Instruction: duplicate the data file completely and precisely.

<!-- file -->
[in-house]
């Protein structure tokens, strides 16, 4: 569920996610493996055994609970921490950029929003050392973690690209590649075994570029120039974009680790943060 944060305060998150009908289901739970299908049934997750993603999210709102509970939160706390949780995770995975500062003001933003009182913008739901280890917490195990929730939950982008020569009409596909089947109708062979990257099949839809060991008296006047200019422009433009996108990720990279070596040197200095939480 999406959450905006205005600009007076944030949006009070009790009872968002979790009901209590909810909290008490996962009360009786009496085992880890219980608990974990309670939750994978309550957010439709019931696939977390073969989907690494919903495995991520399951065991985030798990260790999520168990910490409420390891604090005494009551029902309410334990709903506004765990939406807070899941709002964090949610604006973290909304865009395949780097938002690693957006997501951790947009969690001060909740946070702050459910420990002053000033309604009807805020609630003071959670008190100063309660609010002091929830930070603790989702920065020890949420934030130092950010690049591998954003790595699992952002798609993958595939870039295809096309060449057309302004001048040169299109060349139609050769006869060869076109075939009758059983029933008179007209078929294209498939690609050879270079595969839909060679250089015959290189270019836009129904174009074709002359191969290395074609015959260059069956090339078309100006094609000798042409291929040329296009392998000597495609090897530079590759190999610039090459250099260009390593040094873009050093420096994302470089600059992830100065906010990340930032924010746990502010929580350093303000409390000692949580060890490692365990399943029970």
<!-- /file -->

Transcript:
[in-house]
């Protein structure tokens, strides 16, 4: 569920996610493996055994609970921490950029929003050392973690690209590649075994570029120039974009680790943060 944060305060998150009908289901739970299908049934997750993603999210709102509970939160706390949780995770995975500062003001933003009182913008739901280890917490195990929730939950982008020569009409596909089947109708062979990257099949839809060991008296006047200019422009433009996108990720990279070596040197200095939480 999406959450905006205005600009007076944030949006009070009790009872968002979790009901209590909810909290008490996962009360009786009496085992880890219980608990974990309670939750994978309550957010439709019931696939977390073969989907690494919903495995991520399951065991985030798990260790999520168990910490409420390891604090005494009551029902309410334990709903506004765990939406807070899941709002964090949610604006973290909304865009395949780097938002690693957006997501951790947009969690001060909740946070702050459910420990002053000033309604009807805020609630003071959670008190100063309660609010002091929830930070603790989702920065020890949420934030130092950010690049591998954003790595699992952002798609993958595939870039295809096309060449057309302004001048040169299109060349139609050769006869060869076109075939009758059983029933008179007209078929294209498939690609050879270079595969839909060679250089015959290189270019836009129904174009074709002359191969290395074609015959260059069956090339078309100006094609000798042409291929040329296009392998000597495609090897530079590759190999610039090459250099260009390593040094873009050093420096994302470089600059992830100065906010990340930032924010746990502010929580350093303000409390000692949580060890490692365990399943029970």